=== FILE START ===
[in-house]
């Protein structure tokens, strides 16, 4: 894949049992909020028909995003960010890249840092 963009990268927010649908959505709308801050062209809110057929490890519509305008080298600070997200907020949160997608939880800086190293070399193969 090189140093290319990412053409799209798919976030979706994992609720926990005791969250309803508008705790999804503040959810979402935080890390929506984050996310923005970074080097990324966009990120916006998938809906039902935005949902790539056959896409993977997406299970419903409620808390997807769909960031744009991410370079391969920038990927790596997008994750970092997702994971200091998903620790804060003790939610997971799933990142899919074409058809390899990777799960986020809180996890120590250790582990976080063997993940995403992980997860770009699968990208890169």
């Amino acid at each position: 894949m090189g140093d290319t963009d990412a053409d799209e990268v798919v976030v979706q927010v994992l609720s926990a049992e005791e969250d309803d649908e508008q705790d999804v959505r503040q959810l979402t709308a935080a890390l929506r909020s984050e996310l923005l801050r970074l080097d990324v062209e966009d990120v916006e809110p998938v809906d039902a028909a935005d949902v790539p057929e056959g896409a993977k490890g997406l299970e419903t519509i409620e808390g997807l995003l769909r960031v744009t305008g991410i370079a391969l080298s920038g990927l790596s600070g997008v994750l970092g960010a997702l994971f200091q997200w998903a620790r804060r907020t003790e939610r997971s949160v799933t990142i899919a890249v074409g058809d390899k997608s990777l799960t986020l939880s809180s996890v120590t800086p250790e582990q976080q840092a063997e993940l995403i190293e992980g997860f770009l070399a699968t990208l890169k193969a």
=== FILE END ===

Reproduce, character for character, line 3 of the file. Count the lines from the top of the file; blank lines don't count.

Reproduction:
């Amino acid at each position: 894949m090189g140093d290319t963009d990412a053409d799209e990268v798919v976030v979706q927010v994992l609720s926990a049992e005791e969250d309803d649908e508008q705790d999804v959505r503040q959810l979402t709308a935080a890390l929506r909020s984050e996310l923005l801050r970074l080097d990324v062209e966009d990120v916006e809110p998938v809906d039902a028909a935005d949902v790539p057929e056959g896409a993977k490890g997406l299970e419903t519509i409620e808390g997807l995003l769909r960031v744009t305008g991410i370079a391969l080298s920038g990927l790596s600070g997008v994750l970092g960010a997702l994971f200091q997200w998903a620790r804060r907020t003790e939610r997971s949160v799933t990142i899919a890249v074409g058809d390899k997608s990777l799960t986020l939880s809180s996890v120590t800086p250790e582990q976080q840092a063997e993940l995403i190293e992980g997860f770009l070399a699968t990208l890169k193969a």